DESCRIPTION (provided by applicant): It is projected that 44% of persons who turned age 65 in 2000 will enter a nursing home (NH) before death; 23% will spend >1 year there; and the number of individuals admitted to a NH will double by 2020. NH residency is an important risk factor for venous thromboembolism (VTE) and death following VTE, and NH residency independently accounts for 13% of all VTE cases in the population. Much of the information on VTE incidence, risk factors, and consequences has come from the unique medical records-linkage system of the Rochester Epidemiology Project (REP). As the NH population increases, the incidence of VTE is expected to rise; likewise, prevention of VTE and its consequences within the NH population could substantially reduce the burden of VTE within the population generally. However, information needed to inform predictions of resource use and decisions regarding appropriate resource allocation is lacking. There are very few estimates of VTE incidence rates among NH residents, and no estimates of the relative hazard of death associated with VTE in the NH setting (Aim1). The incidence among high risk patients can be markedly reduced with prophylactic anticoagulation. However, absent better methods of targeting prophylaxis, the vast majority of persons with a clinical risk factor for VTE are needlessly exposed to potentially serious, even fatal, complication from anticoagulation. The overall benefit-to-cost ratio of prophylaxis of NH residents may be less than that for the population generally. In order to focus prevention strategies in the NH setting, there is a need to identify residents at greatest risk of VTE and those for whom prevention is likely to yield the greatest benefit (Aim2). An appreciation of the consequences of VTE and VTE prevention within the NH population also requires data on rates of VTE complications, treatment, associated side effects, and economic outcomes (Aims 3 & 4). We propose to take advantage of a unique opportunity to combine information on NH person-years at risk and potentially important risk factors for VTE (e.g., disability and mobility limitations), as contained within NH administrative datasets, with the rich clinical detail afforded by REP resources. We will identify all Olmsted County residents admitted to local nursing homes 1988-2005, characterize them as to risk based on standardized measures obtained at periodic assessments throughout their stay, and calculate VTE incidence and survival rates. Data from both sources will allow us to address the question, "What is it about being in a NH that contributes to increased risk of VTE?"; to describe patterns of VTE treatment, morbidity, and mortality for NH cases and compare these patterns with those obtained separately for community-dwelling cases, and to estimate the economic consequences of VTE. This proposal will provide previously unavailable estimates of the burden of VTE within the NH population. The information gained is essential for informing efforts to reduce that burden.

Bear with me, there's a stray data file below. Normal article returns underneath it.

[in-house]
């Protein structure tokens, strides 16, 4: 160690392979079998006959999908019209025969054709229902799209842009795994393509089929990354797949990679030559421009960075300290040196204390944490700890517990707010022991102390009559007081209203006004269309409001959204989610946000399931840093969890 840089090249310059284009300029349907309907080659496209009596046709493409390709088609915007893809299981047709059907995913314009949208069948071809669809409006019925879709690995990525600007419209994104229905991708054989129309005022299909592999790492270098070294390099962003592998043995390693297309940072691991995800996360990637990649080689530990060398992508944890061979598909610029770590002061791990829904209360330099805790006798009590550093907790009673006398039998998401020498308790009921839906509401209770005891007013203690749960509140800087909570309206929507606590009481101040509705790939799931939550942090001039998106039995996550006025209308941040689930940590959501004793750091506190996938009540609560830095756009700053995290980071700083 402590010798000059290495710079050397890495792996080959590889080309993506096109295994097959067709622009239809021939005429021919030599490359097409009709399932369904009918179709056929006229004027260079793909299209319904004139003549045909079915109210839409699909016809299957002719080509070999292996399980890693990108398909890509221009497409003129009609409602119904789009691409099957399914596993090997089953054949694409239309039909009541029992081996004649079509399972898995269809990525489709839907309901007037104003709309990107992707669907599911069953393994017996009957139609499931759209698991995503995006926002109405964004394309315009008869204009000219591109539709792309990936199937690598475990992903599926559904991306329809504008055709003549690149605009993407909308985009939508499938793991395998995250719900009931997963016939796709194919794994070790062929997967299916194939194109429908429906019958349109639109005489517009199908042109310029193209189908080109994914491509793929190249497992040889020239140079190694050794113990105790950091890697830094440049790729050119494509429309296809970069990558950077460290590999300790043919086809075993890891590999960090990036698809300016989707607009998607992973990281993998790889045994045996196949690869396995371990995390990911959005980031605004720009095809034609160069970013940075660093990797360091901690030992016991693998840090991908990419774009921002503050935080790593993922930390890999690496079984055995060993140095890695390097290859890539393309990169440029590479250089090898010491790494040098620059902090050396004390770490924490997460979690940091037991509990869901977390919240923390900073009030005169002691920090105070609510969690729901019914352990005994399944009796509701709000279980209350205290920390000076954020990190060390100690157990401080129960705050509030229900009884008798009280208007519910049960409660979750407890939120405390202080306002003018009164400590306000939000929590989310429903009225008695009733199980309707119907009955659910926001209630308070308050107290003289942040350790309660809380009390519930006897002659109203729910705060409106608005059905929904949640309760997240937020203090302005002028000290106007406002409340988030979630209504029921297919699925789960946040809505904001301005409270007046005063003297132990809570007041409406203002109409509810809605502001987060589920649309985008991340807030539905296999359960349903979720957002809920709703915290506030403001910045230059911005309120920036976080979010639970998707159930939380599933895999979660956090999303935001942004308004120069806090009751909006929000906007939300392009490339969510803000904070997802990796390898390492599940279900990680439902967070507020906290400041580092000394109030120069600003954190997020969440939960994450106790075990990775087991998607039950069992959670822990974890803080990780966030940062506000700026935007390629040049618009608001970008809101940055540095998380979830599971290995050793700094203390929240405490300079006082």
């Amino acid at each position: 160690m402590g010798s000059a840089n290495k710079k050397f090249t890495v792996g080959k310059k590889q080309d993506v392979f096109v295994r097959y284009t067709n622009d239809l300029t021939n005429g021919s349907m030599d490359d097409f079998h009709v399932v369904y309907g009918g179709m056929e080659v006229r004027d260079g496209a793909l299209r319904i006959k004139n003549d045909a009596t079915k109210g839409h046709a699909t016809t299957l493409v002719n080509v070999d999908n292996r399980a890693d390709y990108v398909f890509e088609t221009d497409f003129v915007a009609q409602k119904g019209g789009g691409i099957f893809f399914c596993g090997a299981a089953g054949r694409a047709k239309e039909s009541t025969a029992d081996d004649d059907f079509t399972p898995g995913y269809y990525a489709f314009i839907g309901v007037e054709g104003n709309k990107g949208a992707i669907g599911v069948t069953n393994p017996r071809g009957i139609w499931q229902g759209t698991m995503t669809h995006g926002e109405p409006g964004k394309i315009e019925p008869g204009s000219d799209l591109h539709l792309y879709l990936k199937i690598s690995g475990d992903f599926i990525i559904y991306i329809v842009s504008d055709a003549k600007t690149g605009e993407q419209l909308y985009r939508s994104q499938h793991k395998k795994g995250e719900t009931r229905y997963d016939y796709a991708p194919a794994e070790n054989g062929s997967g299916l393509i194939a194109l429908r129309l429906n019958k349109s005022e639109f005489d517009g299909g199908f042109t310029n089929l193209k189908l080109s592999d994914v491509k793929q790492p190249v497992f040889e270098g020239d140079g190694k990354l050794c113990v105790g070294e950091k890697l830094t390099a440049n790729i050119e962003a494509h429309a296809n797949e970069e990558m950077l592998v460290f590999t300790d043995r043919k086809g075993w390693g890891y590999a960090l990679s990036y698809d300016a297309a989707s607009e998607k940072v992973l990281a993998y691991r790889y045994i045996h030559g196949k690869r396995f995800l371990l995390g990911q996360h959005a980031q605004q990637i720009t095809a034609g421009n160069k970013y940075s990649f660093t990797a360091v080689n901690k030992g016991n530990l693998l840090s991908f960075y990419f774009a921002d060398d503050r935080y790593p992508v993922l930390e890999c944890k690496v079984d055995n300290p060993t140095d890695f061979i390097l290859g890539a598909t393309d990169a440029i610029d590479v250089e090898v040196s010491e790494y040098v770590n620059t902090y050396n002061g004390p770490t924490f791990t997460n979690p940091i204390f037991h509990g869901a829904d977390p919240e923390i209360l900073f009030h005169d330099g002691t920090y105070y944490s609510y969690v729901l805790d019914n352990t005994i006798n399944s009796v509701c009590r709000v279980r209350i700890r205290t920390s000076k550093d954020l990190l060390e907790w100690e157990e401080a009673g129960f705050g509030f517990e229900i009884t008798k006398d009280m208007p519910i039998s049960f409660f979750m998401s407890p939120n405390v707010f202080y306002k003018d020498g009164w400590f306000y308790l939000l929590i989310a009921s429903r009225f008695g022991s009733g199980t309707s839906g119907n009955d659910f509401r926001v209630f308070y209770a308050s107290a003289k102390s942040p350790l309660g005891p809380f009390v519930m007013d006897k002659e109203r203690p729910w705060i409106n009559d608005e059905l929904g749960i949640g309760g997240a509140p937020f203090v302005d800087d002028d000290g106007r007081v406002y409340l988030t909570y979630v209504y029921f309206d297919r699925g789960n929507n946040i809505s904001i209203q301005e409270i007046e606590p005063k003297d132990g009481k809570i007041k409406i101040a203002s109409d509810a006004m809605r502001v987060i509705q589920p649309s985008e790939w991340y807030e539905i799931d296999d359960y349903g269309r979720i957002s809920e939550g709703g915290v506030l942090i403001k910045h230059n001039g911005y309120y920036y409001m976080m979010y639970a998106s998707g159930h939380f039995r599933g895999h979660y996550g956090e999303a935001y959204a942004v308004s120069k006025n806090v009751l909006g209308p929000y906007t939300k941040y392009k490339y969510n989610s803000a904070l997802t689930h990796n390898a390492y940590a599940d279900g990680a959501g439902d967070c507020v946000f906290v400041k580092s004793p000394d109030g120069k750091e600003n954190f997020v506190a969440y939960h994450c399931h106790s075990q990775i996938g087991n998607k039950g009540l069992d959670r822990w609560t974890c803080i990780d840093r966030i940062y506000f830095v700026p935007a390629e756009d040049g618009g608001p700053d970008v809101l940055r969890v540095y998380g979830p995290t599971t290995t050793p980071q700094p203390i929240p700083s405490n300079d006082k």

|Effective start/end date||9/30/07 → 8/31/12|
- National Institutes of Health: $337,130.00
- National Institutes of Health: $368,012.00
- National Institutes of Health: $441,736.00
- National Institutes of Health: $392,188.00